Programs and Disease Treatment
The male testes secrete hormones called androgens, including testosterone. Male hypogonadism is a deficiency of testosterone in men. In men, hypogonadism may be associated with a deficiency of sperm production. About 5 percent to 6 percent of men experience male hypogonadism, a condition that is more common as a man ages.
There are two types of male hypogonadism:
In primary hypogonadism, the testes fail to make testosterone because of infection or injury to the testes.
In secondary hypogonadism, which is more common, the hypothalamus or the pituitary gland fails to produce enough of their respective releasing or stimulating hormones. These hormones “tell” the testes to produce testosterone. The hypothalamus produces a hormone that signals the pituitary gland to make FSH and LH. LH signals the testes to produce testosterone.
A man may be born (congenital) with either type of hypogonadism, or he may acquire it as the result of aging, disease, drugs or other factors. Symptoms may include decreased libido, erectile dysfunction, fatigue, sleep disturbances, depression and other symptoms.
Diagnosing Male HypogonadismFollowing a complete medical history and physical, tests will be done. An important test for male hypogonadism is a man’s testosterone level. Because testosterone levels fall off during the day, a testosterone blood test is done between 7:00 am and 10:00 am.
If the test shows a low testosterone level, additional tests will be done to determine if a pituitary gland disorder may be the cause. A blood test to check serum follicle-stimulating hormone (FSH), luteinizing hormone (LH) and prolactin levels can help determine the cause. If it is unclear whether FSH and LH levels are inappropriate or not and fertility is a concern, specialized testing is performed in the Endocrine Diagnostic Unit, based at Froedtert & The Medical College of Wisconsin.
Other tests may include:
Semen analysis — sperm count is assessed in men who are seeking fertility treatment.
Karyotype analysis — a blood test to detect chromosomal abnormalities, which can determine if hypogonadism has a congenital cause.
Testicular ultrasound — a test that uses sound waves to produce a picture of the testicles; this is done to check for a tumor or other abnormality.
MRI scan — magnetic resonance imaging to check for tumors or other abnormalities of the pituitary or hypothalamus glands.
Bone density evaluation — men who are deficient in testosterone have a higher risk for bone loss (osteopenia or osteoporosis); A dual energy X-ray (DEXA) test scans the bones and measures bone mineral density.
Gynecomastia evaluation — some men develop gynecomastia, or enlargement of the breast, that may be related to hypogonadism. Diagnosis includes a physical examination, history and blood tests.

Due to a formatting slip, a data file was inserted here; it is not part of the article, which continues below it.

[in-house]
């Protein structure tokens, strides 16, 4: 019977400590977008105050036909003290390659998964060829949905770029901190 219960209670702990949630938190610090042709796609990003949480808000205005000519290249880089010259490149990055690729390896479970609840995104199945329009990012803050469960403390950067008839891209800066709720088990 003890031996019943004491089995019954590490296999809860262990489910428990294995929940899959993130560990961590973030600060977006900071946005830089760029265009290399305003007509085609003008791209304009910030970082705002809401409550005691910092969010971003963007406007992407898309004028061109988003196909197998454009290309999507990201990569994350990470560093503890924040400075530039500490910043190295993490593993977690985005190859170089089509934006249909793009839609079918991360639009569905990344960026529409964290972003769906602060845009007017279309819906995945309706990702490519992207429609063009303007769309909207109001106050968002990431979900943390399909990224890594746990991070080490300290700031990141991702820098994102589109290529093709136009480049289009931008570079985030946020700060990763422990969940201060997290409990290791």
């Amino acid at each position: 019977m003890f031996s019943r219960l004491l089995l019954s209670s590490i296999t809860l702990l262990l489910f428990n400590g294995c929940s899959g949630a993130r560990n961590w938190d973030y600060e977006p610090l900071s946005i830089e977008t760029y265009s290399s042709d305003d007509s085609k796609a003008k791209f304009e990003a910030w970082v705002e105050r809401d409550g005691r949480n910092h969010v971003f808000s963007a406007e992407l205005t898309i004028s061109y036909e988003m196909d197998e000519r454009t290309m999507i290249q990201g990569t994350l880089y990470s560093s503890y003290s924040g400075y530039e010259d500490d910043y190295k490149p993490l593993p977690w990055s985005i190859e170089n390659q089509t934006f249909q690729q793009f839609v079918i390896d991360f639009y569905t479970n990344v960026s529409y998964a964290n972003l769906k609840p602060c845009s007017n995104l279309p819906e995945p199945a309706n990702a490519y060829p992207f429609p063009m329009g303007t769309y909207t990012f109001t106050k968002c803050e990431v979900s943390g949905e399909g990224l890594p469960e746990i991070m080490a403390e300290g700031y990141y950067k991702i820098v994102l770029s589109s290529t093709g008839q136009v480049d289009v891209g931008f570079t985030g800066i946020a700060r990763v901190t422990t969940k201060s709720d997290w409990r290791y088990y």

Treatment OptionsA man may be referred to a Medical College of Wisconsin endocrinologist to be evaluated for hypogonadism by his primary care physician or by a specialist treating the man for a related disorder (e.g., a nephrologist for kidney disease or a urologist for infertility).
For men with primary hypogonadism, treatment typically involves lifelong testosterone replacement therapy. Options for replacement therapy include:
- Testosterone gel — applied on the skin
- Buccal mucosal patch — placed inside the mouth
- Transdermal testosterone patch — placed on the skin
- Testosterone injections into the muscles
Infertility related to secondary hypogonadism may respond to hormonal replacement therapy, which involves replacement of LH and FSH. Infertility related to primary hypogonadism, however, does not respond to hormonal therapy. In these cases, a patient may be referred to a Medical College of Wisconsin reproductive medicine physician. The referring endocrinologist maintains close communication with the reproductive medicine physician.
Too much testosterone can place a man at a higher risk for blood clots. As with any hormonal therapy, it’s important to monitor patients as treatment progresses. Men receiving hormone replacement therapy are seen for blood tests and a prostate exam at one, three and six months after beginning treatment. They continue to be seen every six months.
Other treatments may include:
- Erectile dysfunction (ED) therapy — referral to a Medical College of Wisconsin urologist for treatment if ED is not caused by a hormonal disorder
- Bone loss treatment, if bone loss has been diagnosed
- Gynecomastia treatment, if desired, which may involve breast reduction surgery
Froedtert & The Medical College of Wisconsin endocrinologists are experts in identifying and treating all forms of male hypogonadism.
Causes of Hypogonadism
Causes of primary hypogonadism (testicular dysfunction)
- Klinefelter syndrome
- Radiation therapy
- Excessive alcohol consumption
- Testicular trauma/torsion
- Anorchia/bilateral orchiectomy
- Mumps orchitis
- Medications (ketoconazole)
- Chronic systemic diseases
- Chronic renal failure
Causes of secondary hypogonadism (pituitary or hypothalamic dysfunction)
- Kallmann syndrome
- Pituitary or hypothalamic tumors
- Pituitary apoplexy
- GnRH analog therapy
- Traumatic brain injury
- Diabetes mellitus
- Medications (chronic narcotics)
- Prader-Willi syndrome
Last Review Date: August 25, 2009